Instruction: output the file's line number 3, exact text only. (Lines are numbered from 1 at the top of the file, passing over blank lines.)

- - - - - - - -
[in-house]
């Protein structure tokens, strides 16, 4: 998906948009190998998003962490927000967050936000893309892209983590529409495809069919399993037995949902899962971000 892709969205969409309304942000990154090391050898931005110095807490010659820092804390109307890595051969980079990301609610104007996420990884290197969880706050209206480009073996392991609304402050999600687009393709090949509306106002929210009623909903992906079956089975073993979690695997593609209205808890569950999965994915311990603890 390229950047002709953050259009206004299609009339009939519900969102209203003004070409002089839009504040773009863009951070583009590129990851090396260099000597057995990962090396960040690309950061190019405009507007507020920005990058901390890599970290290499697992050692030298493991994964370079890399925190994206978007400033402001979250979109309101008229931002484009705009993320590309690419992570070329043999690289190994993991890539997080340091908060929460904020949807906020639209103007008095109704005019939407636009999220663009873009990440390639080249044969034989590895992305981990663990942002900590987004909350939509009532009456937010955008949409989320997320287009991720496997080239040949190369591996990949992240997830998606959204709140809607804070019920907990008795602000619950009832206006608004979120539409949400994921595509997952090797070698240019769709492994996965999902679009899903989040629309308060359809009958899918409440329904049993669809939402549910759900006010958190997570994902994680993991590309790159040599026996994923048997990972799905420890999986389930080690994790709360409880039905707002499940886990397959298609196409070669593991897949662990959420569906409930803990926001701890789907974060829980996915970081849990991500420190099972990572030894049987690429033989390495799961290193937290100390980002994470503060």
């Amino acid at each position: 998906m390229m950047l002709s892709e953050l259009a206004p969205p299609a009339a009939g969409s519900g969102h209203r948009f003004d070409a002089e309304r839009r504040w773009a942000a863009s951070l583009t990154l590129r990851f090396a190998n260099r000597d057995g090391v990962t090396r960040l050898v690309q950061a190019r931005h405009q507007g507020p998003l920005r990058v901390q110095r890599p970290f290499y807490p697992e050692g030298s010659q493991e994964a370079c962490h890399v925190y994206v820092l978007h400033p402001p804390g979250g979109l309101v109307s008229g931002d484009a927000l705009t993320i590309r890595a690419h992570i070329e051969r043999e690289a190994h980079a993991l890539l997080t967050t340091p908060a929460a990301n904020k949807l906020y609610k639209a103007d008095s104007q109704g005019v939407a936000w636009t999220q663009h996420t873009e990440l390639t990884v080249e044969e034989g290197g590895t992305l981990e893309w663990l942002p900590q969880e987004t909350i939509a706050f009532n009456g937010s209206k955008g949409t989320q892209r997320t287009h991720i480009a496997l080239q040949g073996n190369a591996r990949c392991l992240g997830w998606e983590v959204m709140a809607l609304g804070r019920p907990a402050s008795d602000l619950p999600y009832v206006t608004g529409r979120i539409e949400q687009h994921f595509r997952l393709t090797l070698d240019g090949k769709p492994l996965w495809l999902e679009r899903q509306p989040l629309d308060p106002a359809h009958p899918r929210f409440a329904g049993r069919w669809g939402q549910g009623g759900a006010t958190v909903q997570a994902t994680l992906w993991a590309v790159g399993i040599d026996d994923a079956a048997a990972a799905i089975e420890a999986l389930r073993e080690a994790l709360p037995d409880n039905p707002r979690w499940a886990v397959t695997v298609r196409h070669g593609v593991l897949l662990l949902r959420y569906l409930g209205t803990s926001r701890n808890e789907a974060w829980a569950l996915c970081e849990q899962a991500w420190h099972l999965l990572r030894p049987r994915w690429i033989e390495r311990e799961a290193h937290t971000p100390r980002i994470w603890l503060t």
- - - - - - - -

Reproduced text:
């Amino acid at each position: 998906m390229m950047l002709s892709e953050l259009a206004p969205p299609a009339a009939g969409s519900g969102h209203r948009f003004d070409a002089e309304r839009r504040w773009a942000a863009s951070l583009t990154l590129r990851f090396a190998n260099r000597d057995g090391v990962t090396r960040l050898v690309q950061a190019r931005h405009q507007g507020p998003l920005r990058v901390q110095r890599p970290f290499y807490p697992e050692g030298s010659q493991e994964a370079c962490h890399v925190y994206v820092l978007h400033p402001p804390g979250g979109l309101v109307s008229g931002d484009a927000l705009t993320i590309r890595a690419h992570i070329e051969r043999e690289a190994h980079a993991l890539l997080t967050t340091p908060a929460a990301n904020k949807l906020y609610k639209a103007d008095s104007q109704g005019v939407a936000w636009t999220q663009h996420t873009e990440l390639t990884v080249e044969e034989g290197g590895t992305l981990e893309w663990l942002p900590q969880e987004t909350i939509a706050f009532n009456g937010s209206k955008g949409t989320q892209r997320t287009h991720i480009a496997l080239q040949g073996n190369a591996r990949c392991l992240g997830w998606e983590v959204m709140a809607l609304g804070r019920p907990a402050s008795d602000l619950p999600y009832v206006t608004g529409r979120i539409e949400q687009h994921f595509r997952l393709t090797l070698d240019g090949k769709p492994l996965w495809l999902e679009r899903q509306p989040l629309d308060p106002a359809h009958p899918r929210f409440a329904g049993r069919w669809g939402q549910g009623g759900a006010t958190v909903q997570a994902t994680l992906w993991a590309v790159g399993i040599d026996d994923a079956a048997a990972a799905i089975e420890a999986l389930r073993e080690a994790l709360p037995d409880n039905p707002r979690w499940a886990v397959t695997v298609r196409h070669g593609v593991l897949l662990l949902r959420y569906l409930g209205t803990s926001r701890n808890e789907a974060w829980a569950l996915c970081e849990q899962a991500w420190h099972l999965l990572r030894p049987r994915w690429i033989e390495r311990e799961a290193h937290t971000p100390r980002i994470w603890l503060t």